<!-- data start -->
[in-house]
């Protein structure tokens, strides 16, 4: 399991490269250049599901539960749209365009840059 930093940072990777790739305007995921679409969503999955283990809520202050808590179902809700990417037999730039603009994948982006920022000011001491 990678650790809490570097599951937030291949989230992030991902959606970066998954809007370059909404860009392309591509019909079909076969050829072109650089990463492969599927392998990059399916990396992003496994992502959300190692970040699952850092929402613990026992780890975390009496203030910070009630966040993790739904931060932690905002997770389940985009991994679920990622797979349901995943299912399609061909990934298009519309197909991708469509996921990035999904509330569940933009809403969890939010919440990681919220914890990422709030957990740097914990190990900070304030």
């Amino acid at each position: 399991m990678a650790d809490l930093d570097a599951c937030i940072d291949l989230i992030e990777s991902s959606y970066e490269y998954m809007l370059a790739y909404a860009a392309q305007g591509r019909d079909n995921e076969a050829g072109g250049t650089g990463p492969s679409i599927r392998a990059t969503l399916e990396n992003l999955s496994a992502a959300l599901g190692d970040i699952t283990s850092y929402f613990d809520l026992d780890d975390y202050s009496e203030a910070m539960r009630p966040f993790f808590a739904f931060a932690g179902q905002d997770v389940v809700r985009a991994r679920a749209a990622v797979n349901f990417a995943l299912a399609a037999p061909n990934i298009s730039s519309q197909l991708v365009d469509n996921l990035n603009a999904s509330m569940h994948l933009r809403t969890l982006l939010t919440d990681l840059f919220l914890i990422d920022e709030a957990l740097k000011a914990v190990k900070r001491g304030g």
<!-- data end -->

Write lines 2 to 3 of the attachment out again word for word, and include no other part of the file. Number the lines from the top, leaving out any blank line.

């Protein structure tokens, strides 16, 4: 399991490269250049599901539960749209365009840059 930093940072990777790739305007995921679409969503999955283990809520202050808590179902809700990417037999730039603009994948982006920022000011001491 990678650790809490570097599951937030291949989230992030991902959606970066998954809007370059909404860009392309591509019909079909076969050829072109650089990463492969599927392998990059399916990396992003496994992502959300190692970040699952850092929402613990026992780890975390009496203030910070009630966040993790739904931060932690905002997770389940985009991994679920990622797979349901995943299912399609061909990934298009519309197909991708469509996921990035999904509330569940933009809403969890939010919440990681919220914890990422709030957990740097914990190990900070304030």
């Amino acid at each position: 399991m990678a650790d809490l930093d570097a599951c937030i940072d291949l989230i992030e990777s991902s959606y970066e490269y998954m809007l370059a790739y909404a860009a392309q305007g591509r019909d079909n995921e076969a050829g072109g250049t650089g990463p492969s679409i599927r392998a990059t969503l399916e990396n992003l999955s496994a992502a959300l599901g190692d970040i699952t283990s850092y929402f613990d809520l026992d780890d975390y202050s009496e203030a910070m539960r009630p966040f993790f808590a739904f931060a932690g179902q905002d997770v389940v809700r985009a991994r679920a749209a990622v797979n349901f990417a995943l299912a399609a037999p061909n990934i298009s730039s519309q197909l991708v365009d469509n996921l990035n603009a999904s509330m569940h994948l933009r809403t969890l982006l939010t919440d990681l840059f919220l914890i990422d920022e709030a957990l740097k000011a914990v190990k900070r001491g304030g």